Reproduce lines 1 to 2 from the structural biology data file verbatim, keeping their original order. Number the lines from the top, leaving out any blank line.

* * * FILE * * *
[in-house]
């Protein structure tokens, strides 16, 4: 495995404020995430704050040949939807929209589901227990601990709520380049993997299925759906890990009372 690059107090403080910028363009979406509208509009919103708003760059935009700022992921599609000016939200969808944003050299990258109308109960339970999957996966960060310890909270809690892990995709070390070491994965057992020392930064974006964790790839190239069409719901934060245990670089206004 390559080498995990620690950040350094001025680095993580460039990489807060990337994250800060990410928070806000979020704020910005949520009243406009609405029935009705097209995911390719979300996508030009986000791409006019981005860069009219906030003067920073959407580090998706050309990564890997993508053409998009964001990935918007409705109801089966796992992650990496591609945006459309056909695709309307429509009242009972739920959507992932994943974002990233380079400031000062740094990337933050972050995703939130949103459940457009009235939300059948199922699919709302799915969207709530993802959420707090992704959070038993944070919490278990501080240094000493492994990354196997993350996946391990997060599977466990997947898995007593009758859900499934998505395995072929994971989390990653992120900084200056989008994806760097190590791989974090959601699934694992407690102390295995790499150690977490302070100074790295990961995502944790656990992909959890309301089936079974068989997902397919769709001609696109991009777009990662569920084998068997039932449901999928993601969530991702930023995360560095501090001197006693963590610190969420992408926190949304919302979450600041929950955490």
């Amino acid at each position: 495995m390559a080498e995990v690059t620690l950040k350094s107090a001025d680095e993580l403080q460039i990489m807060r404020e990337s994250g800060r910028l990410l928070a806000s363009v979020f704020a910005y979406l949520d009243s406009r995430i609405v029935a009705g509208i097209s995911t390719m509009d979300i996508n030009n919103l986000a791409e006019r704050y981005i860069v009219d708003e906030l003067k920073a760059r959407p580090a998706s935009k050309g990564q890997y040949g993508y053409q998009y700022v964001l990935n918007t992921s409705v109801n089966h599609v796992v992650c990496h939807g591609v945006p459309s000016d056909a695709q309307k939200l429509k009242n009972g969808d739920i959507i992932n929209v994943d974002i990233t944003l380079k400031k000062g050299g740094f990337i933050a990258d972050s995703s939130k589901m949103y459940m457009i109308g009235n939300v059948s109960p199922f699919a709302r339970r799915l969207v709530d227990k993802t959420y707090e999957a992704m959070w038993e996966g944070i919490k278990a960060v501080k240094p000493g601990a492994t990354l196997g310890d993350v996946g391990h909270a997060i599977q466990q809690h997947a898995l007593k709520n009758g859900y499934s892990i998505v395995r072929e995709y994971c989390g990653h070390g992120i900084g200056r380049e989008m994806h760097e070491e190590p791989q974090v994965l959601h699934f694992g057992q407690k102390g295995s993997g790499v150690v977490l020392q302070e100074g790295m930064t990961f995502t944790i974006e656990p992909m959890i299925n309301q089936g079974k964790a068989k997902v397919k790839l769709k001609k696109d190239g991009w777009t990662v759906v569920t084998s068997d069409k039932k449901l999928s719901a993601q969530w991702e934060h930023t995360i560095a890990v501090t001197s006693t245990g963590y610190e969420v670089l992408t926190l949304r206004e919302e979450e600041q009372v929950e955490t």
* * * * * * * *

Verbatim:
[in-house]
């Protein structure tokens, strides 16, 4: 495995404020995430704050040949939807929209589901227990601990709520380049993997299925759906890990009372 690059107090403080910028363009979406509208509009919103708003760059935009700022992921599609000016939200969808944003050299990258109308109960339970999957996966960060310890909270809690892990995709070390070491994965057992020392930064974006964790790839190239069409719901934060245990670089206004 390559080498995990620690950040350094001025680095993580460039990489807060990337994250800060990410928070806000979020704020910005949520009243406009609405029935009705097209995911390719979300996508030009986000791409006019981005860069009219906030003067920073959407580090998706050309990564890997993508053409998009964001990935918007409705109801089966796992992650990496591609945006459309056909695709309307429509009242009972739920959507992932994943974002990233380079400031000062740094990337933050972050995703939130949103459940457009009235939300059948199922699919709302799915969207709530993802959420707090992704959070038993944070919490278990501080240094000493492994990354196997993350996946391990997060599977466990997947898995007593009758859900499934998505395995072929994971989390990653992120900084200056989008994806760097190590791989974090959601699934694992407690102390295995790499150690977490302070100074790295990961995502944790656990992909959890309301089936079974068989997902397919769709001609696109991009777009990662569920084998068997039932449901999928993601969530991702930023995360560095501090001197006693963590610190969420992408926190949304919302979450600041929950955490």